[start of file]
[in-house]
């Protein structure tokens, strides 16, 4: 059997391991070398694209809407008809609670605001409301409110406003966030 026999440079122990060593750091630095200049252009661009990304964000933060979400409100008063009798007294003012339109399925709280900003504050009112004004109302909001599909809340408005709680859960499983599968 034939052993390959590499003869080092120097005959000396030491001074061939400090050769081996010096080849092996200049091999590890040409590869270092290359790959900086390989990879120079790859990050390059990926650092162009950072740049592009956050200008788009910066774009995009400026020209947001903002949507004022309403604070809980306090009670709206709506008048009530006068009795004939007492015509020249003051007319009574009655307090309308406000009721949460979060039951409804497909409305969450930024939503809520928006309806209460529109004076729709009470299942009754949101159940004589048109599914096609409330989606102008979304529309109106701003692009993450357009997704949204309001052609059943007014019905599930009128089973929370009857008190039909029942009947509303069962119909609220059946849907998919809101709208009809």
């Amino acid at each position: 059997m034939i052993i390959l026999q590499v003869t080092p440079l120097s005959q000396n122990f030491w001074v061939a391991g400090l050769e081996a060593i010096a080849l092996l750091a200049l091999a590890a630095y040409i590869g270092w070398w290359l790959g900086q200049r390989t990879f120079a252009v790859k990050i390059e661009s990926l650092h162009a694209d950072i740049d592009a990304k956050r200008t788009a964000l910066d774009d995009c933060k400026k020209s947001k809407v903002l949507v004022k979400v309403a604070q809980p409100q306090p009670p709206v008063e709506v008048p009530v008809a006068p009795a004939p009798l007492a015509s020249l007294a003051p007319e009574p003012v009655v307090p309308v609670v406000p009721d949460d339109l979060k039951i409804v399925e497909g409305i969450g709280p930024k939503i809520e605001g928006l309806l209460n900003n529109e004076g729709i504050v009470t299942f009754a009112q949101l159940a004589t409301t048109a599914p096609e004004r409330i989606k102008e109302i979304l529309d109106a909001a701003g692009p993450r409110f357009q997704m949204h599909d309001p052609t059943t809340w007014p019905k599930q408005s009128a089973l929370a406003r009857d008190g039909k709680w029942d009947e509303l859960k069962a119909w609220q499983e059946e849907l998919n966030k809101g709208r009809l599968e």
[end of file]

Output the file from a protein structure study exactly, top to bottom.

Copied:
[in-house]
């Protein structure tokens, strides 16, 4: 059997391991070398694209809407008809609670605001409301409110406003966030 026999440079122990060593750091630095200049252009661009990304964000933060979400409100008063009798007294003012339109399925709280900003504050009112004004109302909001599909809340408005709680859960499983599968 034939052993390959590499003869080092120097005959000396030491001074061939400090050769081996010096080849092996200049091999590890040409590869270092290359790959900086390989990879120079790859990050390059990926650092162009950072740049592009956050200008788009910066774009995009400026020209947001903002949507004022309403604070809980306090009670709206709506008048009530006068009795004939007492015509020249003051007319009574009655307090309308406000009721949460979060039951409804497909409305969450930024939503809520928006309806209460529109004076729709009470299942009754949101159940004589048109599914096609409330989606102008979304529309109106701003692009993450357009997704949204309001052609059943007014019905599930009128089973929370009857008190039909029942009947509303069962119909609220059946849907998919809101709208009809």
């Amino acid at each position: 059997m034939i052993i390959l026999q590499v003869t080092p440079l120097s005959q000396n122990f030491w001074v061939a391991g400090l050769e081996a060593i010096a080849l092996l750091a200049l091999a590890a630095y040409i590869g270092w070398w290359l790959g900086q200049r390989t990879f120079a252009v790859k990050i390059e661009s990926l650092h162009a694209d950072i740049d592009a990304k956050r200008t788009a964000l910066d774009d995009c933060k400026k020209s947001k809407v903002l949507v004022k979400v309403a604070q809980p409100q306090p009670p709206v008063e709506v008048p009530v008809a006068p009795a004939p009798l007492a015509s020249l007294a003051p007319e009574p003012v009655v307090p309308v609670v406000p009721d949460d339109l979060k039951i409804v399925e497909g409305i969450g709280p930024k939503i809520e605001g928006l309806l209460n900003n529109e004076g729709i504050v009470t299942f009754a009112q949101l159940a004589t409301t048109a599914p096609e004004r409330i989606k102008e109302i979304l529309d109106a909001a701003g692009p993450r409110f357009q997704m949204h599909d309001p052609t059943t809340w007014p019905k599930q408005s009128a089973l929370a406003r009857d008190g039909k709680w029942d009947e509303l859960k069962a119909w609220q499983e059946e849907l998919n966030k809101g709208r009809l599968e």